For the heterogeneous slip distribution, we first used the hybrid model (45) (access the code at to generate high-resolution heterogeneous slip distributions in a rectangular area (the length and width of the area are equal to the rupture area calculated by scaling relations for each earthquake magnitude) and then projected the generated slip distribution to the chosen rupture area with coarser patch sizes by averaging the high-resolution slip distribution and scaling the slip value to match the total overall slip imposed by the given moment magnitude. Figure S2 (A to F) gives examples of slip distributions of Mw 8.0 to 9.0 earthquakes produced by the aforementioned method. Using this method, we generated all the 1886 earthquake events with varied slip distribution patterns and a randomly chosen rupture area.

Tsunami simulation

We used COMCOT (46) to simulate wave generation [by Okada’s model (47)], propagation, and inundation. Linear shallow-water equations were solved in deep oceans in a spherical coordinate system, and the effects of the Coriolis force were included; the nonlinear shallow-water equations were used to simulate tsunami wave propagation nearshore and inundation onshore (48). The setup of computational grids is shown in Fig. 1. Four nested grids (grids 01 to 04) were used, with the grid resolution varying from ~2000 m in the source region to 25 m in the city area. In the deep-ocean area, we used a 30–arc sec grid (ca. 925 m) from the General Bathymetric Chart of the Oceans (GEBCO) digital bathymetry/topography data set to create the computational grids for grids 01 and 02. Grid 03 has 100-m resolution covering the Pearl River Delta, and grid 04 has 25-m resolution covering the Macau area. The topographic data were derived from the following sources: (i) high-resolution bare-ground topographic data for the Macau Peninsula, the Taipa Island, the Coloane Island, and the Cotai strip measured by the Macau Cartography and Cadastre Bureau; (ii) 1–arc sec Shuttle Radar Topography Mission data for covering the Pearl River Delta; (iii) and 5-m elevation specified for the two artificial islands A and B, which are still under construction. The bathymetric data were derived from the following sources: (i) 36 nautical charts covering the Pearl River Estuary with scales ranging from 1:5000 to 1:250,000 and (ii) 30–arc sec GEBCO data (The GEBCO_08 Grid, available at, accessed in October 2014). In the innermost layer, we specified a constant Manning’s roughness of 0.025 for the inland area and 0.013 for the offshore area. The Manning’s coefficient of 0.025 was chosen after several previous studies [for example, (49)] in which coefficients ranging from 0.02 to 0.03 were used to model the tsunami inundation for coastal cities in New Zealand and the U.S. East Coast.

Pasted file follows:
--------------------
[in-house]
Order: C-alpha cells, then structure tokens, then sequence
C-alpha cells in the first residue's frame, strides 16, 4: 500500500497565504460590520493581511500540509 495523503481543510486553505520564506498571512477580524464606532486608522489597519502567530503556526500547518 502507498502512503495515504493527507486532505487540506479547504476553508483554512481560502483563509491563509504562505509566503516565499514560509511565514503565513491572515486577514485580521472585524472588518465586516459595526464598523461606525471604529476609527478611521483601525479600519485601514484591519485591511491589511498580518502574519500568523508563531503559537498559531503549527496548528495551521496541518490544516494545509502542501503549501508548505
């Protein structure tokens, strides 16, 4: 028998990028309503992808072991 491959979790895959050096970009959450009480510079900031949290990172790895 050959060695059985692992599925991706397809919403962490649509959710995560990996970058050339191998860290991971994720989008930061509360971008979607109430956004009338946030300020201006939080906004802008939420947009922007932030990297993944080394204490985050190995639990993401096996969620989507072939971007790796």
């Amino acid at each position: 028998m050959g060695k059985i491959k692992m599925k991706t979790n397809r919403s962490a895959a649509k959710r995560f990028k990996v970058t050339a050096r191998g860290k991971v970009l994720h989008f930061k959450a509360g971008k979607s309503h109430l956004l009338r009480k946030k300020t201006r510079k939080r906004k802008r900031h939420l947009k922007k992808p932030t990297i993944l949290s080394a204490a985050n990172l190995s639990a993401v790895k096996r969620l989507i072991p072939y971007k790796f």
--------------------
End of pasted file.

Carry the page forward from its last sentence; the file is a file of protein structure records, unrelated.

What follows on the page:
The tide level during a tsunami can have a major impact on tsunami inundation. Macau has a mixed semidiurnal tidal cycle in which two high and two low tides of different sizes appear every day. The maximum tidal range observed in Macau is 2.86 m, while the difference between MHW and mean low water (MLW) is 1.07 m (estimated from the tidal records during 2000–2012). Here, we followed the common practice in preparing the probabilistic tsunami inundation maps (50) and used MHW (= MSL + 0.53 m) as the tidal stage for all inundation simulation. For the two SLR conditions, we assumed that the tidal range was the same with current sea level; hence, the MHWs were also shifted 0.53 m above the adjusted sea levels.